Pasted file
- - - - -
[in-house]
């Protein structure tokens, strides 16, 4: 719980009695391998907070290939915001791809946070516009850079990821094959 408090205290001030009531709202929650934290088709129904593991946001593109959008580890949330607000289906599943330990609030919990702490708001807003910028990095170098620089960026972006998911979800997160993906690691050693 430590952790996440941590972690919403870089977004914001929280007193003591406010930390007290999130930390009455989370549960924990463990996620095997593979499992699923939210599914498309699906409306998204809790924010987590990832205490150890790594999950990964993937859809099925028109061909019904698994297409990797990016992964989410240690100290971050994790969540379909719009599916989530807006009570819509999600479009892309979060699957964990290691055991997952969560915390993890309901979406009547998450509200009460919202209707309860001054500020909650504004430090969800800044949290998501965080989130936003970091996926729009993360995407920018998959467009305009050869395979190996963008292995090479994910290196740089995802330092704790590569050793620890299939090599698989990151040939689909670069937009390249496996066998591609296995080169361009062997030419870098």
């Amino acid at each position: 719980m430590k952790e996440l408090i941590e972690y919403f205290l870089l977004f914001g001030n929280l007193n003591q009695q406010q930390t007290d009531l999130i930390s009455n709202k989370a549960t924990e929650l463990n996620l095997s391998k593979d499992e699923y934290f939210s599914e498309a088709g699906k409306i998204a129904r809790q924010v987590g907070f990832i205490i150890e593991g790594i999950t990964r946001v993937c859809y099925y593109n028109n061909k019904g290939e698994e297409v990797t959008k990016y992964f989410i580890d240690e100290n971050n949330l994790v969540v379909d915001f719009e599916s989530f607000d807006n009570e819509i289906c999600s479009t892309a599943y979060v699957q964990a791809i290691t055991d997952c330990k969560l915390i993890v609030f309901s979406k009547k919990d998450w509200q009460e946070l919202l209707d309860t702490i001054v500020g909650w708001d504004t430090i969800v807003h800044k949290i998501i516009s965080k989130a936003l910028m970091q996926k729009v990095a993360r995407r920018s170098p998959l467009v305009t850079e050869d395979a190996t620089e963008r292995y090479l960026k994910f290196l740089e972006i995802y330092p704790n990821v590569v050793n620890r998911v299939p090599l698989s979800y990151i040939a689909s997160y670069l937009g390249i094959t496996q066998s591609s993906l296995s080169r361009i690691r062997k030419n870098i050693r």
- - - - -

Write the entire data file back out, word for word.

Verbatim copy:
[in-house]
């Protein structure tokens, strides 16, 4: 719980009695391998907070290939915001791809946070516009850079990821094959 408090205290001030009531709202929650934290088709129904593991946001593109959008580890949330607000289906599943330990609030919990702490708001807003910028990095170098620089960026972006998911979800997160993906690691050693 430590952790996440941590972690919403870089977004914001929280007193003591406010930390007290999130930390009455989370549960924990463990996620095997593979499992699923939210599914498309699906409306998204809790924010987590990832205490150890790594999950990964993937859809099925028109061909019904698994297409990797990016992964989410240690100290971050994790969540379909719009599916989530807006009570819509999600479009892309979060699957964990290691055991997952969560915390993890309901979406009547998450509200009460919202209707309860001054500020909650504004430090969800800044949290998501965080989130936003970091996926729009993360995407920018998959467009305009050869395979190996963008292995090479994910290196740089995802330092704790590569050793620890299939090599698989990151040939689909670069937009390249496996066998591609296995080169361009062997030419870098």
């Amino acid at each position: 719980m430590k952790e996440l408090i941590e972690y919403f205290l870089l977004f914001g001030n929280l007193n003591q009695q406010q930390t007290d009531l999130i930390s009455n709202k989370a549960t924990e929650l463990n996620l095997s391998k593979d499992e699923y934290f939210s599914e498309a088709g699906k409306i998204a129904r809790q924010v987590g907070f990832i205490i150890e593991g790594i999950t990964r946001v993937c859809y099925y593109n028109n061909k019904g290939e698994e297409v990797t959008k990016y992964f989410i580890d240690e100290n971050n949330l994790v969540v379909d915001f719009e599916s989530f607000d807006n009570e819509i289906c999600s479009t892309a599943y979060v699957q964990a791809i290691t055991d997952c330990k969560l915390i993890v609030f309901s979406k009547k919990d998450w509200q009460e946070l919202l209707d309860t702490i001054v500020g909650w708001d504004t430090i969800v807003h800044k949290i998501i516009s965080k989130a936003l910028m970091q996926k729009v990095a993360r995407r920018s170098p998959l467009v305009t850079e050869d395979a190996t620089e963008r292995y090479l960026k994910f290196l740089e972006i995802y330092p704790n990821v590569v050793n620890r998911v299939p090599l698989s979800y990151i040939a689909s997160y670069l937009g390249i094959t496996q066998s591609s993906l296995s080169r361009i690691r062997k030419n870098i050693r």